Love your leafy greens! Kale is having its 15 minutes of fame at the moment, and that’s great for you. Why you ask? Because this hearty green that you are finding everywhere is acclaimed for its levels of iron as well as vitamins A and K. Accessibility to leafy greens has never been easier. But don’t just stop at kale and spinach. Mustard and collard greens are a great addition to your diet, and if you don’t want to venture out that far just amp up your consumption of broccoli. Broccoli contains high levels of potassium and folate, both of which help to keep your brain and nervous system in top condition.

3) Sleepy Time

Most people aren’t getting enough sleep at night for one reason or another and their health and way of life is suffering because of it. Fortunately, there are a several foods that are known to induce a good night’s sleep. These foods contain substances such as magnesium, a natural sedative, melatonin, sleep regulator, and serotonin, another chemical that induces sleep.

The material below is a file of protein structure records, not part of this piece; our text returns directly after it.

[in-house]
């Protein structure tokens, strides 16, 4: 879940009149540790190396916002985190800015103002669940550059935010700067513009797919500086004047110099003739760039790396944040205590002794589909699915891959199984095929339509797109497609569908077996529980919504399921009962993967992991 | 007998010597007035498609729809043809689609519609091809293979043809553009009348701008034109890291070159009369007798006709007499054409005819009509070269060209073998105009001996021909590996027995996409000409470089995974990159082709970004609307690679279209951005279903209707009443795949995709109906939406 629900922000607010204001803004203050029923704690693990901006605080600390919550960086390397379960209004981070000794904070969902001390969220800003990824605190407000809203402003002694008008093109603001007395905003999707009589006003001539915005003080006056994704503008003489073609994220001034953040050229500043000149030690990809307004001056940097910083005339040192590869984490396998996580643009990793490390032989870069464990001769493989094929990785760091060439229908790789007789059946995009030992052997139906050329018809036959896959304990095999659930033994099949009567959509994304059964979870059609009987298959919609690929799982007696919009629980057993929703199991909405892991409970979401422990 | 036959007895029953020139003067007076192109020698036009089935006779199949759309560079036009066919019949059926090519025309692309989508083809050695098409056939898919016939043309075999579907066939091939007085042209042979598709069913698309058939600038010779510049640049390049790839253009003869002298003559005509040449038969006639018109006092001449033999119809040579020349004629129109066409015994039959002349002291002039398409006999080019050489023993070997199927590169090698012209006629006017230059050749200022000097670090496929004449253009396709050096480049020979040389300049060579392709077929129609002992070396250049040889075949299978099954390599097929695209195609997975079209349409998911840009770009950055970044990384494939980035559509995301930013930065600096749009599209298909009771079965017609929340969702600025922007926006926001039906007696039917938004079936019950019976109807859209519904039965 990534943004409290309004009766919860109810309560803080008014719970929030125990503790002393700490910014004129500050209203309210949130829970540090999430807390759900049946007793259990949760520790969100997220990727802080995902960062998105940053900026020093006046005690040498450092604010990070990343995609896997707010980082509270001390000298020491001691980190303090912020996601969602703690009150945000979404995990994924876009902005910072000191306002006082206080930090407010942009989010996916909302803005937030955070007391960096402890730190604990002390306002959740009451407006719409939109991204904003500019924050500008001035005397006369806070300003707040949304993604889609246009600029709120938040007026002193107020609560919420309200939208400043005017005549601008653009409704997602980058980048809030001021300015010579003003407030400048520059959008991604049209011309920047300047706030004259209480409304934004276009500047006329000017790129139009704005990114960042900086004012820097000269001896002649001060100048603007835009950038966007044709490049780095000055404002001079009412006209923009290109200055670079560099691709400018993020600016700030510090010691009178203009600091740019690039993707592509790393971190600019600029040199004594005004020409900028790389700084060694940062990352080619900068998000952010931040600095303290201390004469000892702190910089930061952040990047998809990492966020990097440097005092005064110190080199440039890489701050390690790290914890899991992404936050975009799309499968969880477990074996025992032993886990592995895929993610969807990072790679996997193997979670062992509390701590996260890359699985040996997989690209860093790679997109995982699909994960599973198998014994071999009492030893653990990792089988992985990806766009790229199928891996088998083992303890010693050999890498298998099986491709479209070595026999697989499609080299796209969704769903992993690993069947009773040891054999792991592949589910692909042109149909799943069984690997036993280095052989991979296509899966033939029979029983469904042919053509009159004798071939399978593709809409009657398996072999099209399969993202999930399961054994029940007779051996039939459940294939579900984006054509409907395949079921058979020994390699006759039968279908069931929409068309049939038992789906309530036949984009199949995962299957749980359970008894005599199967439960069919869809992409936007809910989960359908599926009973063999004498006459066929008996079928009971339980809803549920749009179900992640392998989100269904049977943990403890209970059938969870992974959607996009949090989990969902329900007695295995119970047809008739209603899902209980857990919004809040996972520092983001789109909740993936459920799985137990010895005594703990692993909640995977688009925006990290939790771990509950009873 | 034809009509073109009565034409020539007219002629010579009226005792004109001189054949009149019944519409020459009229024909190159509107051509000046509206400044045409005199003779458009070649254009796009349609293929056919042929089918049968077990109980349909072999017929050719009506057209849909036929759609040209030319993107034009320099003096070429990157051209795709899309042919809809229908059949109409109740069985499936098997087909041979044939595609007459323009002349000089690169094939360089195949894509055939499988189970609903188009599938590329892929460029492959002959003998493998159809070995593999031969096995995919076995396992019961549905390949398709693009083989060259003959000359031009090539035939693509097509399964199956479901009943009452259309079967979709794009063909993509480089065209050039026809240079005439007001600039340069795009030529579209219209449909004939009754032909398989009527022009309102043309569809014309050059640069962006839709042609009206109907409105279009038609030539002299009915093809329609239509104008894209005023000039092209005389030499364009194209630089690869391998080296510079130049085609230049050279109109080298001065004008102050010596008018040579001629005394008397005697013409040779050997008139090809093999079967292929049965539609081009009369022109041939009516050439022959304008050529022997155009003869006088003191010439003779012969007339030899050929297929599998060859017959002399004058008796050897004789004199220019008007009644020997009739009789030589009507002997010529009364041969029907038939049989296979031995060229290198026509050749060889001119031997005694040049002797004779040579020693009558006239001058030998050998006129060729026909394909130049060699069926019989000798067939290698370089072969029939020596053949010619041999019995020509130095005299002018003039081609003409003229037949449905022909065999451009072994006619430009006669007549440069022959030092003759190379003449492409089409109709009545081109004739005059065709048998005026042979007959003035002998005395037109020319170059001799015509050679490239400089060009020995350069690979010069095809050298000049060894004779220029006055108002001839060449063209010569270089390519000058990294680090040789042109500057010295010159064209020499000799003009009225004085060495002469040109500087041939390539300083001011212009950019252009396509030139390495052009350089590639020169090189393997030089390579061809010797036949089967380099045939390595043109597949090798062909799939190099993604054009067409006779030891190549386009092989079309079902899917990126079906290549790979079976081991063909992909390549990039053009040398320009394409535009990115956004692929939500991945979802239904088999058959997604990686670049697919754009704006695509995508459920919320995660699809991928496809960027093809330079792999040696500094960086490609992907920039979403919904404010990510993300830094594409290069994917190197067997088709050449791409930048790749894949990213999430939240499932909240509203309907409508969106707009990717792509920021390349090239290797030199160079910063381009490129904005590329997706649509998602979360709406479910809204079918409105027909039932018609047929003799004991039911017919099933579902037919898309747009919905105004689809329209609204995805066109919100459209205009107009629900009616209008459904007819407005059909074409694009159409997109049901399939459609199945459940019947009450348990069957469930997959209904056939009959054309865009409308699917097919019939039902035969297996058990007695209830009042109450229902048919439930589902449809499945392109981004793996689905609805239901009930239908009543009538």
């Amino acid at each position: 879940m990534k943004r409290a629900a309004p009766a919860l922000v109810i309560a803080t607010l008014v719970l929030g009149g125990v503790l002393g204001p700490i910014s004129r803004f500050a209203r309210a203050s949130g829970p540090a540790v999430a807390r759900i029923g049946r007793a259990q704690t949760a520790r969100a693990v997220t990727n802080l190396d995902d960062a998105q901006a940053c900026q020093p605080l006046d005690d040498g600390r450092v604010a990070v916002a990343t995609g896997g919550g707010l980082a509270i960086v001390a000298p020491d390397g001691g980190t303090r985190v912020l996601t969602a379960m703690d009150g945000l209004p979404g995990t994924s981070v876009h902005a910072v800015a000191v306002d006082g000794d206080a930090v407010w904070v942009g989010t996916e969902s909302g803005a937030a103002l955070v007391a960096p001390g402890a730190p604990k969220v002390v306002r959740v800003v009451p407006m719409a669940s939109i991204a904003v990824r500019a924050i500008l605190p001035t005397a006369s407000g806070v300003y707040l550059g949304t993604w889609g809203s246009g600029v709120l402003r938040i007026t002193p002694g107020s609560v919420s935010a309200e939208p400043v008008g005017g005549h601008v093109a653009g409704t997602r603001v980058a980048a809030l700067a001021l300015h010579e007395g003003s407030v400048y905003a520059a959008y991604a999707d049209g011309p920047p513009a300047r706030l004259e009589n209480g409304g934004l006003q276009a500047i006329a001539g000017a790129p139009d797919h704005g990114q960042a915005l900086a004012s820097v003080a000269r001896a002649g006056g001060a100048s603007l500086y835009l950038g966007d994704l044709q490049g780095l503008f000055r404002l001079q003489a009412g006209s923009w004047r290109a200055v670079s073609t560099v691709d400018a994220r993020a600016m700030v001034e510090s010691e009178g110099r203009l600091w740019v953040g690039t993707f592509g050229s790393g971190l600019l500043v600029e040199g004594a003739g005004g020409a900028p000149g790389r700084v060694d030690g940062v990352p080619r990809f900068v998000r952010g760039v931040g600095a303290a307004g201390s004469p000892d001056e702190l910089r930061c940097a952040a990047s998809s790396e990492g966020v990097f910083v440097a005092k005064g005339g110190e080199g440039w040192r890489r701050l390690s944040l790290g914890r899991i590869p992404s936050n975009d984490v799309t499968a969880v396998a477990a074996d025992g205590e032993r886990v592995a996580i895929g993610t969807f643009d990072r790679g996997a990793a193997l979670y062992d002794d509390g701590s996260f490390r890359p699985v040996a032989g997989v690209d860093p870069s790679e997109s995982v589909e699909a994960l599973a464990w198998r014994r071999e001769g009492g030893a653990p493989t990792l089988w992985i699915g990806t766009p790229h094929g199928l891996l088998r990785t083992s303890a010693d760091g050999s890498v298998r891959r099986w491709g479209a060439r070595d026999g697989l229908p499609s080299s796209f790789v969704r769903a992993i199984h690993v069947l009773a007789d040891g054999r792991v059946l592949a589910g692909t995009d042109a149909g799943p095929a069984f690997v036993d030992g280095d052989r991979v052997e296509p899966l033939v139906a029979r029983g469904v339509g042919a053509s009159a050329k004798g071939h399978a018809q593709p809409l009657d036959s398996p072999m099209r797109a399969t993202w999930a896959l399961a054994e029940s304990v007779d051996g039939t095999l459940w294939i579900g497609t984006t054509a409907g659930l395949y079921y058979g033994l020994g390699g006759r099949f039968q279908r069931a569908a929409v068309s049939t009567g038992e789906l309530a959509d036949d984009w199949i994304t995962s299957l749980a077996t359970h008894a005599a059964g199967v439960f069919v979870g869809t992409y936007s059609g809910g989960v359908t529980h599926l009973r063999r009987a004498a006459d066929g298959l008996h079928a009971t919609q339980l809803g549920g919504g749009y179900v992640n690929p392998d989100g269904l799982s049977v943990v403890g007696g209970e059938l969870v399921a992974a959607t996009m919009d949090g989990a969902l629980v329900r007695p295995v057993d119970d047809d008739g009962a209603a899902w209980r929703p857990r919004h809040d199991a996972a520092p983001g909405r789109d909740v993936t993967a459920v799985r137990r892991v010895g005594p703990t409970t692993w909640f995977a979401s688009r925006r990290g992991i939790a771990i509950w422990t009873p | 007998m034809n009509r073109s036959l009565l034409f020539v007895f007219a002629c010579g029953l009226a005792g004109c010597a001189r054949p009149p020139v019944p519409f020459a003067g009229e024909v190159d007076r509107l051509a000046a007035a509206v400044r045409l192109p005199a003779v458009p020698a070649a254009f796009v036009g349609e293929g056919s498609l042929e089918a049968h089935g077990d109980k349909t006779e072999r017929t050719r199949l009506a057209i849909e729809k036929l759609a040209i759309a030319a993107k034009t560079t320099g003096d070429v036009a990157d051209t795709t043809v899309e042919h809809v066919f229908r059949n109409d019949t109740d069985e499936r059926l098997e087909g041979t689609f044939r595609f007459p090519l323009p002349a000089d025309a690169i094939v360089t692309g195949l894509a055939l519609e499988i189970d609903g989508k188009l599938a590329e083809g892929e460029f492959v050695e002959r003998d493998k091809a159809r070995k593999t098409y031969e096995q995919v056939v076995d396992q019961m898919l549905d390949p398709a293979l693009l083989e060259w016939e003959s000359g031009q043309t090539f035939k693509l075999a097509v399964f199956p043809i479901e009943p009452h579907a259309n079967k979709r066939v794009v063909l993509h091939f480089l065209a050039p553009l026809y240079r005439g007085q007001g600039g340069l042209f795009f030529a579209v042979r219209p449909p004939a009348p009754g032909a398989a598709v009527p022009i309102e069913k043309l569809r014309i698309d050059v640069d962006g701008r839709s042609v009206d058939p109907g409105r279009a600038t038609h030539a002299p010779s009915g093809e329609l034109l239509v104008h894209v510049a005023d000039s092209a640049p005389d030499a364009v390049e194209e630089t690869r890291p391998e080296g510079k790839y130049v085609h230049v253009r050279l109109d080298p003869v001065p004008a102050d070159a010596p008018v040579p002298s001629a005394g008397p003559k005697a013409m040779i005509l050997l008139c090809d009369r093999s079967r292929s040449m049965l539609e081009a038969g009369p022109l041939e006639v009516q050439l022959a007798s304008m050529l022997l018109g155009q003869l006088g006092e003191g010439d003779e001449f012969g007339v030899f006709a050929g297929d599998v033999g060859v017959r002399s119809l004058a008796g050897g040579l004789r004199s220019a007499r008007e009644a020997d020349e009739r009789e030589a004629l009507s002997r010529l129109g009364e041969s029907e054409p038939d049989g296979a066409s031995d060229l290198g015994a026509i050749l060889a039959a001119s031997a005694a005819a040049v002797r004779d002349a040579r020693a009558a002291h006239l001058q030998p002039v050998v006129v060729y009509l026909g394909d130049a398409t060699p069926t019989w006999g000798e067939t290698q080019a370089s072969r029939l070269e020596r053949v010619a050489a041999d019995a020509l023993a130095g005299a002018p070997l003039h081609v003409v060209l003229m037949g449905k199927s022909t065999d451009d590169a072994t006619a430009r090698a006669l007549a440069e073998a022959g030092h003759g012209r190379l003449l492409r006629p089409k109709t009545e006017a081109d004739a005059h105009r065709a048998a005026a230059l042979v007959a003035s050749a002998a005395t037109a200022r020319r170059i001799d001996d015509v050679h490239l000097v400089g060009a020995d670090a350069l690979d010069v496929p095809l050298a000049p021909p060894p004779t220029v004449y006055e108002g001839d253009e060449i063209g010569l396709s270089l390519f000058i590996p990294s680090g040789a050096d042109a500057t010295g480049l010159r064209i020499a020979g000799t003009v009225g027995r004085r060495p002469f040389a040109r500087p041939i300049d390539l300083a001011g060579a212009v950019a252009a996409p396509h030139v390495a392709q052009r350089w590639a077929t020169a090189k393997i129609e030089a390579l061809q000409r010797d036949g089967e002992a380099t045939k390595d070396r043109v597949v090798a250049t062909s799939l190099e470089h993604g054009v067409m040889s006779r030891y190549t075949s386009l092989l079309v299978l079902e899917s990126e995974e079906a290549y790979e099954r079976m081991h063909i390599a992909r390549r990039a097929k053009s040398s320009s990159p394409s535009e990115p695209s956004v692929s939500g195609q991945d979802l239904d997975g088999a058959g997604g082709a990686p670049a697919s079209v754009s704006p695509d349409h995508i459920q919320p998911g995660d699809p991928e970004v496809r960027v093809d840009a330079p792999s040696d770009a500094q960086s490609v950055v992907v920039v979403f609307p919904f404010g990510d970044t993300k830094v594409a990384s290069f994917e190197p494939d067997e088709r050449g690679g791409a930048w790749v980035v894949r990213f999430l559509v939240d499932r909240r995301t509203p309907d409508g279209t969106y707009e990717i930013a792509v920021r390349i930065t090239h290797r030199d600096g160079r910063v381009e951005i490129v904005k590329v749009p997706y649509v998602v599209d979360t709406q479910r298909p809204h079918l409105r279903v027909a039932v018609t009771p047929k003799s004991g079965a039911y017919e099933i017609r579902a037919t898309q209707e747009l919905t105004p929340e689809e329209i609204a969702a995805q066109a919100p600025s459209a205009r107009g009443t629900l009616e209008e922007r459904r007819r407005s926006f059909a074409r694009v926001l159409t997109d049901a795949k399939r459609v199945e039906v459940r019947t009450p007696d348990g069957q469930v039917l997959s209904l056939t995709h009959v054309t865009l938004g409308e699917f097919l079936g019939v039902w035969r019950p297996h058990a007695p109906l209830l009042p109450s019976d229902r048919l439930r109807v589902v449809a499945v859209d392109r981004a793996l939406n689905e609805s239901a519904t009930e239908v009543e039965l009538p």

• Warm Milk: This is probably a familiar sleep remedy for most people. The calcium in milk helps you relax and the tryptophan helps you fall asleep.
  • Bananas: They contain melatonin and serotonin, which help you sleep soundly, and magnesium, a muscle relaxant.
  • Cherries: A natural food source of melatonin, which helps regulate sleep.
  • Nutmeg: Acts as a natural relaxant and helps induce sleep.
  • Honey: Used for years as a natural sleep aid, honey contributes to the release of melatonin.

If you want to get fancy, you could toss all these ingredients together in a blender and have a nice pre-snooze snack.

Oftentimes people fail with their health goals because they get so excited and motivated and want to fix their whole life in one go. If you focus on making simple, sustainable changes in your daily routine, you will begin to notice big differences in your body.